One of the most fun gigs I ever played was for an audience of one. It was the weekend of the big Dogwood Arts Festival and my band was playing at a little restaurant in West Knoxville. No one was at our show; everyone was at the festival. We had one person in that little lounge area and her name was Ann. We ended up joking around with her the whole time. We played “stump the band” where she would name ANY song and we would attempt to play it whether we knew it or not. At one point she got up and went to the restroom, so we lost our entire audience, so we unplugged our instruments and waited for her to come out of the restroom, where we proceeded to burst into song outside of the women’s room. We ended up becoming great friends with Ann and now she comes to all of our shows in Knoxville and invites us over for parties at her house. If we got mad at small audiences, we’d never make hardcore fans (and life-long friends) like Ann.

Where can we see or learn more about your music?

You can go to www.theroyalhounds.com, throw us a like or follow on any of your favorite social media sites, check out our album in iTunes, Amazon, or Spotify or best of all, come see us at a live show! 

One more question, this one is from Mark, and he says your friendship depends on it. Who’s prettier: Him or Mitch?

Mitch below the neck. Mark above the eyebrows. Both need work in between.

I lied, there is another question. I usually like to end with some advice from the expert, that being you, on something we can all do right now to get up and do something. What is something musically that we could all do right now?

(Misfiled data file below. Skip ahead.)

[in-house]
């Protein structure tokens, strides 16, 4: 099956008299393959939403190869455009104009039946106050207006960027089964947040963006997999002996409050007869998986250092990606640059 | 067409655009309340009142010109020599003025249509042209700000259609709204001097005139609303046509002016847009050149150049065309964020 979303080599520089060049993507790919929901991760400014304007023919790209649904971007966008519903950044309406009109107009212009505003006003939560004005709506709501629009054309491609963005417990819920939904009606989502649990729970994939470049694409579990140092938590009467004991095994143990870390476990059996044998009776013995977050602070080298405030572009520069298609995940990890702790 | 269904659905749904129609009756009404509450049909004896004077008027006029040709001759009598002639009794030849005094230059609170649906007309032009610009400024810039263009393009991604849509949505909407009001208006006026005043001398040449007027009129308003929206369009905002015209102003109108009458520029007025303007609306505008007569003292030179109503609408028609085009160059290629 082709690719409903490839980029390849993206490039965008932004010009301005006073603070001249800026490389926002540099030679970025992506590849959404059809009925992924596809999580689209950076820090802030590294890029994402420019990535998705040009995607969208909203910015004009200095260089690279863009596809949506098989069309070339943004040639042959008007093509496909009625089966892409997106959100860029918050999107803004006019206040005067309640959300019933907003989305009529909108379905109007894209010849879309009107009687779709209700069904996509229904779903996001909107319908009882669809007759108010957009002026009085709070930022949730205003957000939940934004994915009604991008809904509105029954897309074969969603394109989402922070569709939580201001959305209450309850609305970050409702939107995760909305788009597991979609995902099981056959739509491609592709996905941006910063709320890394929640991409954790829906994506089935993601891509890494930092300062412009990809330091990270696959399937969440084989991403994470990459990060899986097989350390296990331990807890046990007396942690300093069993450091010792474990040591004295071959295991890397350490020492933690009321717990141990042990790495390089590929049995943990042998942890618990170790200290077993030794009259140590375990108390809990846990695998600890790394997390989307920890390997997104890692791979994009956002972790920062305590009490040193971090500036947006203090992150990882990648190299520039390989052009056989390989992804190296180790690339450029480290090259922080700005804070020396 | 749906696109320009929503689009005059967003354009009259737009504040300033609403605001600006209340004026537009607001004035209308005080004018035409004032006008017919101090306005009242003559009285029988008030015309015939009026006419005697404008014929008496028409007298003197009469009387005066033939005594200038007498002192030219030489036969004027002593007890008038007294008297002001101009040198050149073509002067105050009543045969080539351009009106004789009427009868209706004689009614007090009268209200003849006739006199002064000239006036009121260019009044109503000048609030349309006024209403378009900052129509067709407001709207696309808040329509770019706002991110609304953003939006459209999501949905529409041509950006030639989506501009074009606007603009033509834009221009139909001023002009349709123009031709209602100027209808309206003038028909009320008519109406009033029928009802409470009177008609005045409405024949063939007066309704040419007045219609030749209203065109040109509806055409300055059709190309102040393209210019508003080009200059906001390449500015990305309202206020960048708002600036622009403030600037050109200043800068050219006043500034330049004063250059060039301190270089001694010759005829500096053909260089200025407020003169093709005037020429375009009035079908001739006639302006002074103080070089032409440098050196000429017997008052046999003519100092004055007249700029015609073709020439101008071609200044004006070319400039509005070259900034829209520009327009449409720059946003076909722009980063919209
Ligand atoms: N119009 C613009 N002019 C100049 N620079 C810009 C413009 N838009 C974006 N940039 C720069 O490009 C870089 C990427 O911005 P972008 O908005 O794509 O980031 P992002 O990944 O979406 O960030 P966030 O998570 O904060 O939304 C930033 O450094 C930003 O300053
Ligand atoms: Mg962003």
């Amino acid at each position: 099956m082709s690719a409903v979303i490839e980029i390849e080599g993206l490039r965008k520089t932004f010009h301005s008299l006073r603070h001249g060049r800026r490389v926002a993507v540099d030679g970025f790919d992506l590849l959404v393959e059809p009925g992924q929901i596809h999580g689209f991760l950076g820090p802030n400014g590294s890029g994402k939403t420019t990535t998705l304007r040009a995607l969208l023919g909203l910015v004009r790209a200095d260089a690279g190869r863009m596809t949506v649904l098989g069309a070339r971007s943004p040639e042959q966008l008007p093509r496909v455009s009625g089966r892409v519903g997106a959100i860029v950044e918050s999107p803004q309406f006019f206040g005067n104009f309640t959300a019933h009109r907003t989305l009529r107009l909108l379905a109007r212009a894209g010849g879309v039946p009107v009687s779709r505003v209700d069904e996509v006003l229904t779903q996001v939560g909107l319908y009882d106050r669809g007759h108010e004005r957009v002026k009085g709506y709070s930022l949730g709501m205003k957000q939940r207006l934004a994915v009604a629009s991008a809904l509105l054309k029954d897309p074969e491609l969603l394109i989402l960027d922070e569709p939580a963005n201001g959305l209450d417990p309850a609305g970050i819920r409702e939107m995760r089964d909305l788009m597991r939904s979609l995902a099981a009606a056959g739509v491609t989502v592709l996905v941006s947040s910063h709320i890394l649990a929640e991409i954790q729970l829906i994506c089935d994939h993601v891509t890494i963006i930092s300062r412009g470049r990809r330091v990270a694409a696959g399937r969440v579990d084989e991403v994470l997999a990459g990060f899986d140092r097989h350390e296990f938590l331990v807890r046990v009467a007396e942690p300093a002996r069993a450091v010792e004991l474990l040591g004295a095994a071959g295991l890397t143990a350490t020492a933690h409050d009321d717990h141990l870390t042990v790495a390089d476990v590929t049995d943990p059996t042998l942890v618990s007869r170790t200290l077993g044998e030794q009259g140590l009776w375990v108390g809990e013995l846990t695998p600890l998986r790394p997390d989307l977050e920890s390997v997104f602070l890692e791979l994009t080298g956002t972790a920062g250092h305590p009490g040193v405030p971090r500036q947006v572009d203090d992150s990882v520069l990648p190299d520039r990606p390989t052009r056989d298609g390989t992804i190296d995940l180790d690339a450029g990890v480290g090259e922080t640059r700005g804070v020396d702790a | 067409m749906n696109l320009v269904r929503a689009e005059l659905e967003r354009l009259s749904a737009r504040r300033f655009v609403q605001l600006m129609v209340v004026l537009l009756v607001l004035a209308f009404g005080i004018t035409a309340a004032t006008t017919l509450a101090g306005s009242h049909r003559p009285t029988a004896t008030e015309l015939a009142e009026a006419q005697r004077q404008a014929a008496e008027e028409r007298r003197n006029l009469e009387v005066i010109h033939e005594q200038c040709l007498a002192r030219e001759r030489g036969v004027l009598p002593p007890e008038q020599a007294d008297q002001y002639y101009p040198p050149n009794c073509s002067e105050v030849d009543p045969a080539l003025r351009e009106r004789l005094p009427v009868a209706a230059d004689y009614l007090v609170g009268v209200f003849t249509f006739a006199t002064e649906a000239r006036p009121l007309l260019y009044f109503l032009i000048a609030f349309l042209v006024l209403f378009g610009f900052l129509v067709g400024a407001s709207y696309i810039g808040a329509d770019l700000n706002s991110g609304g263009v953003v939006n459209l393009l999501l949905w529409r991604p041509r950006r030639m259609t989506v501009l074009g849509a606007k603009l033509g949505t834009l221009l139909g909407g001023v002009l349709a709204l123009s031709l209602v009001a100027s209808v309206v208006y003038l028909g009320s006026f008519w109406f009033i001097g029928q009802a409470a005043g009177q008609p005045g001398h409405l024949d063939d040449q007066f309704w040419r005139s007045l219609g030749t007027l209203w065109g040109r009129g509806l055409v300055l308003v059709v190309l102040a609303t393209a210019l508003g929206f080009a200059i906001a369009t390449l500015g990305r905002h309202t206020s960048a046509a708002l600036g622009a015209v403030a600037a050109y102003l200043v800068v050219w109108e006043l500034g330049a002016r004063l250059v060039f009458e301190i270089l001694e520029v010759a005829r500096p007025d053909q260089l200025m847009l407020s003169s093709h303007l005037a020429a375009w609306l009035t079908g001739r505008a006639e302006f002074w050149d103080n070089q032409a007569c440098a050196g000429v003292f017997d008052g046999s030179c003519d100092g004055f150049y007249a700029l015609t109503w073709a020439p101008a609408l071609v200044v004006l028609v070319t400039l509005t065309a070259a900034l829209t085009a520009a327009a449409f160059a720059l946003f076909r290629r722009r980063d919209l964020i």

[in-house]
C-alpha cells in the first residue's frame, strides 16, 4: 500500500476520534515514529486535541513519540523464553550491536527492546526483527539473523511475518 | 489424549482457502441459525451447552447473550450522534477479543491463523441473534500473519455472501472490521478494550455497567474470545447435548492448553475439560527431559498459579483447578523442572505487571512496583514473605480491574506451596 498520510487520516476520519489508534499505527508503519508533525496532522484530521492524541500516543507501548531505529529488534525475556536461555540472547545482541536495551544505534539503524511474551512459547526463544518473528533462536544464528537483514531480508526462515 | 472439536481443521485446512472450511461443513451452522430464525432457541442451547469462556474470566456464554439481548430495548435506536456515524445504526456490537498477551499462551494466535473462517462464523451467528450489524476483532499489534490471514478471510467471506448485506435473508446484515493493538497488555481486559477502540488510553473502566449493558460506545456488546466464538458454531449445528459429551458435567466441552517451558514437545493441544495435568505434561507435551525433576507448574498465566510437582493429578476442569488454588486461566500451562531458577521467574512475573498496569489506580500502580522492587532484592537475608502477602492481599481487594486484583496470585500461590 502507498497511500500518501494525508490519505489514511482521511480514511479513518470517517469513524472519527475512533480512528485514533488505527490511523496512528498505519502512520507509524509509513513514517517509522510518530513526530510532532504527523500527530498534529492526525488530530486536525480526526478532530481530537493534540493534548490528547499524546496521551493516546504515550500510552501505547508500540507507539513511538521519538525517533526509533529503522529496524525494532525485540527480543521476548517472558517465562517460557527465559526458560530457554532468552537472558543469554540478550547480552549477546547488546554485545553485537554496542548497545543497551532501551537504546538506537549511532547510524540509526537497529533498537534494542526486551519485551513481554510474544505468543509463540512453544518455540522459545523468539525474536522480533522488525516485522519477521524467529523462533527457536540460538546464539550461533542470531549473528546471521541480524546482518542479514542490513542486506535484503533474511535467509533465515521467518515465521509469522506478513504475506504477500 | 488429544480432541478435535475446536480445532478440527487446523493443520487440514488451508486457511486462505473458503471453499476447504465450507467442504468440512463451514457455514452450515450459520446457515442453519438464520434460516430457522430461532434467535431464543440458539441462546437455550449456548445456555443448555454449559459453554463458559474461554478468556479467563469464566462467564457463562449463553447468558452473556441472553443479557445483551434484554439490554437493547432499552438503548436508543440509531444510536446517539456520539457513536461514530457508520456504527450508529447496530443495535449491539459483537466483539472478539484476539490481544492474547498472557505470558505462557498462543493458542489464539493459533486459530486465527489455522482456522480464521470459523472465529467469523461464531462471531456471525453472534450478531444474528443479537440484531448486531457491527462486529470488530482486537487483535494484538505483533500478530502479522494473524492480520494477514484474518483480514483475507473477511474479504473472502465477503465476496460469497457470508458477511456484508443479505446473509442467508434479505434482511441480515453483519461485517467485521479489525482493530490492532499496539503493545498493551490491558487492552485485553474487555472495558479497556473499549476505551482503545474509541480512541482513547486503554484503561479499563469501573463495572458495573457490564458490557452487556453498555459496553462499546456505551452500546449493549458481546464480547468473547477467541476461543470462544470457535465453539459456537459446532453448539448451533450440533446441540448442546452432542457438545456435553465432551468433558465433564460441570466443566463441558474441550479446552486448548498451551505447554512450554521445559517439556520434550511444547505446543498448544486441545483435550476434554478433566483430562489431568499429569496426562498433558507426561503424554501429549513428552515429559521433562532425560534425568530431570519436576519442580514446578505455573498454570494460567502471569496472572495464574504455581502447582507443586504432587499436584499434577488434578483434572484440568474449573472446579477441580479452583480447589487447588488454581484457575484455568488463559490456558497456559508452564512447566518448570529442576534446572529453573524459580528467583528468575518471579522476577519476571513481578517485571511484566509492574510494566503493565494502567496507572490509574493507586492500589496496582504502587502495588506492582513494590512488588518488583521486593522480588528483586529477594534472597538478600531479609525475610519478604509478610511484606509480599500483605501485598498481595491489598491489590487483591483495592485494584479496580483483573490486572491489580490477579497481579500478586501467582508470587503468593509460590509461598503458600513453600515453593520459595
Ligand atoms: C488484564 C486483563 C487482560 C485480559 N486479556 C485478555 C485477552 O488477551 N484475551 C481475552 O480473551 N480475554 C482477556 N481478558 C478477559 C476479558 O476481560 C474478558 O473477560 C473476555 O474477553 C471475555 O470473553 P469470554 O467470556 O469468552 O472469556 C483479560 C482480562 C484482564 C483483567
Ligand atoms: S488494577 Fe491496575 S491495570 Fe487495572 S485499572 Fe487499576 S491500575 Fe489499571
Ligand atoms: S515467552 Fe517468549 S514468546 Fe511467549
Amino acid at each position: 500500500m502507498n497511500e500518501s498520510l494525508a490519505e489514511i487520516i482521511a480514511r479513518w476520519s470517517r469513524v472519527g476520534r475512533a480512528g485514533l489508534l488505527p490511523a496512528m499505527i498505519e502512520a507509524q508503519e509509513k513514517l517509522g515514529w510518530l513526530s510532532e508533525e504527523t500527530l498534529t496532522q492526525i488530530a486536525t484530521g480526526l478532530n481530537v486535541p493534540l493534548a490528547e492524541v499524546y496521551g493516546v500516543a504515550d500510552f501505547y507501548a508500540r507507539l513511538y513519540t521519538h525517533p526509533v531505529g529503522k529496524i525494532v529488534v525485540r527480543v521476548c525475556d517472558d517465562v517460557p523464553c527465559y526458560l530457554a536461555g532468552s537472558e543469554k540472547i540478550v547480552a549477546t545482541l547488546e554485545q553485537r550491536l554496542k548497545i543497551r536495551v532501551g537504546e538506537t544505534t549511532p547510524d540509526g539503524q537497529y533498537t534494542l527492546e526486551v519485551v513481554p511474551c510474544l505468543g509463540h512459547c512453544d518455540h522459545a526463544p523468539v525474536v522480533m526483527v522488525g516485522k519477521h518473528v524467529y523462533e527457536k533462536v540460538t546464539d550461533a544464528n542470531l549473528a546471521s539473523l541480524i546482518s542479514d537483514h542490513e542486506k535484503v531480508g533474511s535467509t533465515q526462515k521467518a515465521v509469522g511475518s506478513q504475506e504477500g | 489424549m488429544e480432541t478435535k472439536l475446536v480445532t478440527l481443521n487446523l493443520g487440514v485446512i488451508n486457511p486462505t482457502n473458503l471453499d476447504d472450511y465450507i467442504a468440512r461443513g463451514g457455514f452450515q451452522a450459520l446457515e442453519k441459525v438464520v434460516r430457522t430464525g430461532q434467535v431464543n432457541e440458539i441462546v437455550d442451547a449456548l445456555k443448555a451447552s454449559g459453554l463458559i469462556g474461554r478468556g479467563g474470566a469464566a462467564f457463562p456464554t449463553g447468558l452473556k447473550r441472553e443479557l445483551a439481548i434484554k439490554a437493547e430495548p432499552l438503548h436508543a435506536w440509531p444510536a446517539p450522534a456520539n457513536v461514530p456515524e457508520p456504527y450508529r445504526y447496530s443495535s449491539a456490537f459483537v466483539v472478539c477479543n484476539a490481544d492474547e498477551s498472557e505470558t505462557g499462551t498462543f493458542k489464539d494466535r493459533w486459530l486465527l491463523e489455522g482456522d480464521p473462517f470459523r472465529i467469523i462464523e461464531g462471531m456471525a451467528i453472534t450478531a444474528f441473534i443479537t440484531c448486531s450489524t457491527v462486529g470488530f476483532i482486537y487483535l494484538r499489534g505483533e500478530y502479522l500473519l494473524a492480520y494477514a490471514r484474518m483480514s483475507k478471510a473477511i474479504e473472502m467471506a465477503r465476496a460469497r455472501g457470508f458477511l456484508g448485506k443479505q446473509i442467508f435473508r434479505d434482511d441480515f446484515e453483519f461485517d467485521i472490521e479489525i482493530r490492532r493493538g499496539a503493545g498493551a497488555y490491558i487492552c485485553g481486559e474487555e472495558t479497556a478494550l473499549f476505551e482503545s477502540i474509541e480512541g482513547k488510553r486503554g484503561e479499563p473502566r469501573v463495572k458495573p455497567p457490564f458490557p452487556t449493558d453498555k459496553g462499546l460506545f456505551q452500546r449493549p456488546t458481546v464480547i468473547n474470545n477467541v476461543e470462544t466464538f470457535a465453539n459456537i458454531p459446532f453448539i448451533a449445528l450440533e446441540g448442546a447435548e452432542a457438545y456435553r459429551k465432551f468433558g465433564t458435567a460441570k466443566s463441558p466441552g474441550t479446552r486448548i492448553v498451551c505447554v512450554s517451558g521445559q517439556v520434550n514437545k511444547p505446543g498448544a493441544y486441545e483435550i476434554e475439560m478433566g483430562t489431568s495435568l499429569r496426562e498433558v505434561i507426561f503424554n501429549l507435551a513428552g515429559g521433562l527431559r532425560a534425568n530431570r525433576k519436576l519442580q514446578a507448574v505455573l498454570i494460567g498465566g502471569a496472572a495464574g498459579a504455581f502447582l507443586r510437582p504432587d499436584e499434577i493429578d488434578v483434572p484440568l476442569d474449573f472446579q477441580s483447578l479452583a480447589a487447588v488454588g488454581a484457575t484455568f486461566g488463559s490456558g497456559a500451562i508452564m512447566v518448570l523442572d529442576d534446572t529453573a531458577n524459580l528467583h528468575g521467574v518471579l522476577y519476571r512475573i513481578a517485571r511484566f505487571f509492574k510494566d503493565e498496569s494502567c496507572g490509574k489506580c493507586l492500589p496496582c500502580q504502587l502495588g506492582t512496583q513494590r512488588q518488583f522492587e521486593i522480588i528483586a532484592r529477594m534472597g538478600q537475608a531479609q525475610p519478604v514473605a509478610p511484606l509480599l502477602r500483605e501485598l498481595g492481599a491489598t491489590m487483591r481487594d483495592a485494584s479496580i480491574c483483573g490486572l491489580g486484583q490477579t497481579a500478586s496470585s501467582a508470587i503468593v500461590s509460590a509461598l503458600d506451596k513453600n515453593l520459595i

Go support live music. Go support local music. Buy their albums. Wear their shirts. Tell your friends. And for the love of all things holy, tip the band!

Friday, December 15, 2017

Wednesday, December 13, 2017

The New York Times' Original Plum Torte

This was originally published in the New York Times in 1983, but it's absolutely delicious and easy to make.  It's one of the most requested in the Times' history according to The Week magazine.

The New York Times' Original Plum Torte

3/4 to 1 c sugar
1/2 c unsalted butter, softened
1 c unbleached flour, sifted
pinch of salt (optional)
2 eggs
24 halved pitted purple plums
sugar, lemon juice, and cinnamon, for topping
whipped cream for serving--optional

Heat oven to 350 degrees.  Cream sugar and butter in a bowl.  Add flour, baking powder, salt, and eggs; beat well.  Spoon batter into an 8-,9-, or 10-inch spring-form pan.  Place plum halves skin side up on top of batter.  Sprinkle lightly with sugar and lemon juice, depending on the sweetness of the fruit.  Sprinkle with about 1 tsp cinnamon, depending on how much you like cinnamon.
Bake 1 hour, approximately.  Remove and cool to lukewarm, then serve plain or with whipped cream.  Serves 8

Monday, December 11, 2017

A Conversation with Lane Burdette, The Black Belt Santa

First, thank you so much for taking the time.  Lane, you are a man of many talents but what I want to talk about today is your experience as one of Santa's Helpers; I believe with your friends at Martial Arts Carolina they call you "The Black Belt Santa."

Last year I was moved to tears watching a young boy, around 12, light up when another friend of mine playing Santa and I were walking through Walmart.  He was so excited, he could hardly decide what to do with his hands, asked his parents if he could come over for a photo and ran up to us to take it.  It was so sweet and passionate.  Meeting Santa can be a super exciting time.  What is your most touching experience playing Santa?

At a neighborhood breakfast with Santa a little girl sat on my lap and told me what she wanted for Christmas. There were also activities for the kids, and later she came back to give me a hug and give me an ornament she had made for my Christmas tree.

It can also be scary for some children.  Have you had a not so great experience with a scared child?